The original recipe used amaranth and millet. Those little buggers are a PITA to deal with so this time I used 2lbs of “chocolate” roasted Buckwheat. The original recipe also used equal parts tapioca syrup and brown rice syrup for the main “malt.” I think that worked great; but tapioca syrup costs a WHOLE lot of money. At that time, I had some extra money from my birthday or something.  I also originally used .5oz of Tettnang at the 15 minute mark and ended up having .25oz of Tettnang that I just threw away. I don’t like doing that because it is wasteful.  In the original recipe I added some chocolate extract I made at bottling time. The chocolate flavor was nonexistent and I really feel this beer needs a hint of chocolate flavor.  I also ended up adding 1/4oz cold coffee to each poured bottle but that made it feel like some perverted Lambic so this time I added the cocoa and coffee to the last 10 minutes of the boil.

I also really want a “roast” flavor so I’m going to rack this onto some dark roasted oak chips. I’ve been wanting to start using wood chips in my ciders so this gave me an excuse to buy some.

Lastly, I’m using S-04 yeast and not a lager yeast which is what a Dunkel technically should use. I had planned on using S-23, which is a lager yeast, but I forgot to order it so now you know.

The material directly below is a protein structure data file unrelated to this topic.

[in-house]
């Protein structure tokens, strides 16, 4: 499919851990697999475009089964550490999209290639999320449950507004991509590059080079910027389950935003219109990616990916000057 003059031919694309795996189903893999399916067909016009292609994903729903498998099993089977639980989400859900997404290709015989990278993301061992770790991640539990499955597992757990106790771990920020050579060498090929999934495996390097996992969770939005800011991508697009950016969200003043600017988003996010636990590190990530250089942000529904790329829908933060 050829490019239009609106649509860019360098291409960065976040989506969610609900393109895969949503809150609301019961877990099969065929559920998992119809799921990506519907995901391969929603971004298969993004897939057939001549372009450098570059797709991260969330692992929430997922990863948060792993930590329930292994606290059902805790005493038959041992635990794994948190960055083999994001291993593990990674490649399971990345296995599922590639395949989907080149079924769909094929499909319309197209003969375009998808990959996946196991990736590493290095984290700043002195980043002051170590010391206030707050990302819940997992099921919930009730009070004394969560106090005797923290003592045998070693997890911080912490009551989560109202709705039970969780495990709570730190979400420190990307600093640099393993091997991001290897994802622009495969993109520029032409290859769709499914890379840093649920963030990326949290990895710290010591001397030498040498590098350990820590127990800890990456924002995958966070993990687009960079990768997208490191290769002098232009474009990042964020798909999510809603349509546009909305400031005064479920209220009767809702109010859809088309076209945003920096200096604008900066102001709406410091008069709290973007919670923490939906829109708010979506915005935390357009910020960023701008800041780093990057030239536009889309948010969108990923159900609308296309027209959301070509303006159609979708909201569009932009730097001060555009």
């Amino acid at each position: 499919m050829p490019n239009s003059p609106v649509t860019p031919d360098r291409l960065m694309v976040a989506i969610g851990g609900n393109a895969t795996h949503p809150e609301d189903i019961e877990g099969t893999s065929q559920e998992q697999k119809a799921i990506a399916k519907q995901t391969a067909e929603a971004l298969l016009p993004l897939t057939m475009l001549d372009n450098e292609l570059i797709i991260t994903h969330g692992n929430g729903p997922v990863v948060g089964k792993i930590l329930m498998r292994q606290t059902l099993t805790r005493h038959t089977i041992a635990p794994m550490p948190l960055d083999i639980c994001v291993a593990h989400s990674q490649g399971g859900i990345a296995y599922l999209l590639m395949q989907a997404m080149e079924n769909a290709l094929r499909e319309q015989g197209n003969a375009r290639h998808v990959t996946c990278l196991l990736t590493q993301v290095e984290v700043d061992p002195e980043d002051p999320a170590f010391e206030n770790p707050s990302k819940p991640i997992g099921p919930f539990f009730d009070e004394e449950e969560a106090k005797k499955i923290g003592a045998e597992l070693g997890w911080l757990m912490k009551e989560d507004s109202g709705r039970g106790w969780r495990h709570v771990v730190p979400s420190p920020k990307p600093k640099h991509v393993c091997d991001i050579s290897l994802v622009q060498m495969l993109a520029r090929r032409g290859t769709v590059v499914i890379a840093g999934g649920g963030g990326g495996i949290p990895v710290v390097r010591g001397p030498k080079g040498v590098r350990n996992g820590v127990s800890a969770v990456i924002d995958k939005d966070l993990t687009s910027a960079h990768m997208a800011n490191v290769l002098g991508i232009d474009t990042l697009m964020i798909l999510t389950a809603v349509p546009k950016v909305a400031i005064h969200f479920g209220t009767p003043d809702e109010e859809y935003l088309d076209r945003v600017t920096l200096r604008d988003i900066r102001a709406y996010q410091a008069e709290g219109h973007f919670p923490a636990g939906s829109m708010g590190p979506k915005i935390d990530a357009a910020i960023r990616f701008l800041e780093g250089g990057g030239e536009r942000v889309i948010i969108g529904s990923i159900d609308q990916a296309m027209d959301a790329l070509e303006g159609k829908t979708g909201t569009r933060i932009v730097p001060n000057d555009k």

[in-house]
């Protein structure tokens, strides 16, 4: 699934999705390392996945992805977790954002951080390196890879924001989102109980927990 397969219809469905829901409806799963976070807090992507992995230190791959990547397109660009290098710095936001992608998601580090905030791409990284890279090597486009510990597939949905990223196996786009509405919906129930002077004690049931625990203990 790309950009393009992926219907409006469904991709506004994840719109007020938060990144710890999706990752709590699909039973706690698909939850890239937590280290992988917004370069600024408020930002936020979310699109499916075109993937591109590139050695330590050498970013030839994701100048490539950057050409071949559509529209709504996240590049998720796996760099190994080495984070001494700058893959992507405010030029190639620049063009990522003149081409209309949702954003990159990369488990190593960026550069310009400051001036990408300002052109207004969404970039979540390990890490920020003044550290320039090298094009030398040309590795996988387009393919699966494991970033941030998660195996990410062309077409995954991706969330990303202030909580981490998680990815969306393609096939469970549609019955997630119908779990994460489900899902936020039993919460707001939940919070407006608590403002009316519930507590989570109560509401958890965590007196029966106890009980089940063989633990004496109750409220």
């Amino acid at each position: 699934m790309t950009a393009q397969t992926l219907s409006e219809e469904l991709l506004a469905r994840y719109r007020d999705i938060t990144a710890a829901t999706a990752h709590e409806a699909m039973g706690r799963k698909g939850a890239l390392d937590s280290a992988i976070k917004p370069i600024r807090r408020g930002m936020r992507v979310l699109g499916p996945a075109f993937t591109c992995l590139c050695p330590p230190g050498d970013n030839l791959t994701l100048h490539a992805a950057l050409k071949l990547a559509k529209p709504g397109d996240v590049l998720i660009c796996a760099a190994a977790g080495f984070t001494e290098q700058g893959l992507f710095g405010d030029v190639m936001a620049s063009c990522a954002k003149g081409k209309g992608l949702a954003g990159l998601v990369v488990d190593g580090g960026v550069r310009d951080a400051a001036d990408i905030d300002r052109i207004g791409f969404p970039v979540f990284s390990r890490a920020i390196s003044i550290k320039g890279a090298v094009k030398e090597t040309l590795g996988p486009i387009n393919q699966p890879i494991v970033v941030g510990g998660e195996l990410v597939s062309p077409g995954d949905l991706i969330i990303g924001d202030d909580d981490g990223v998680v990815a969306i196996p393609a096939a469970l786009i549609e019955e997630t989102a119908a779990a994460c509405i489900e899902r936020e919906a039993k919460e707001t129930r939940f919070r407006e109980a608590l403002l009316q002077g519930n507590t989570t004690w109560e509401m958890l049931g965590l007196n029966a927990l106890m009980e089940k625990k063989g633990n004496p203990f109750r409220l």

Update: When I tasted the sample of this, before pitching the yeast, I found it to be very disappointing. Very mild in flavor and little to no aroma. Which is surprising given everything I put into this. I had .5 oz of Hallertau (pretty old) so I threw it in as a dry hop. When I rack it in a week onto the oak chips I’ll leave those hops behind. Hallertau is mild but hopefully it will add something to the beer.

Genesis 43.34:  He gave them portions of the food set before him, but the portion for Benjamin was five times greater than the portions for any of the others. They drank with Joseph until they all became drunk. (NET)

Red Bamboo Mead

For Christmas my wife gave me 2lbs of Red Bamboo honey. This is a honey made from Japanese knotweed but calling it knotweed honey isn’t very appealing, I guess, so it is called red bamboo honey. It is very dark red in color, so the name works. I have never worked with it before but it is supposed to have a pretty unique flavor. However, I need 3lbs for a 1 gallon batch of mead (which is the size I always make) so after asking around I was told to just use clover or wildflower honey. Either one should work well with the red bamboo and not overpower its flavor.

Red Bamboo Mead

  • 2lbs of red bamboo honey
  • 1lb of wildflower honey
  • Approximately 1 gallon of water.
  • 1/2 a packet of Lalvin K1-V1116 yeast

Pour the honey into a sanitized gallon jug and then top it off with hot water to help mix the honey up. Finally, add the yeast and let it go for at least a month, maybe longer.

Hydrometer!

On Christmas morning one of the presents I opened up happened to be a hydrometer. I looked blankly at my wife. She said, “Well I figured with your blog you needed one.” Incredulously I said, “You read my blog?” thinking of this post about my lack of a hydrometer. She said, “No. But I figured you could use one with the blog.”

So anyway, I know have one. I guess I’ll have to figure out how to use them again since it has been awhile.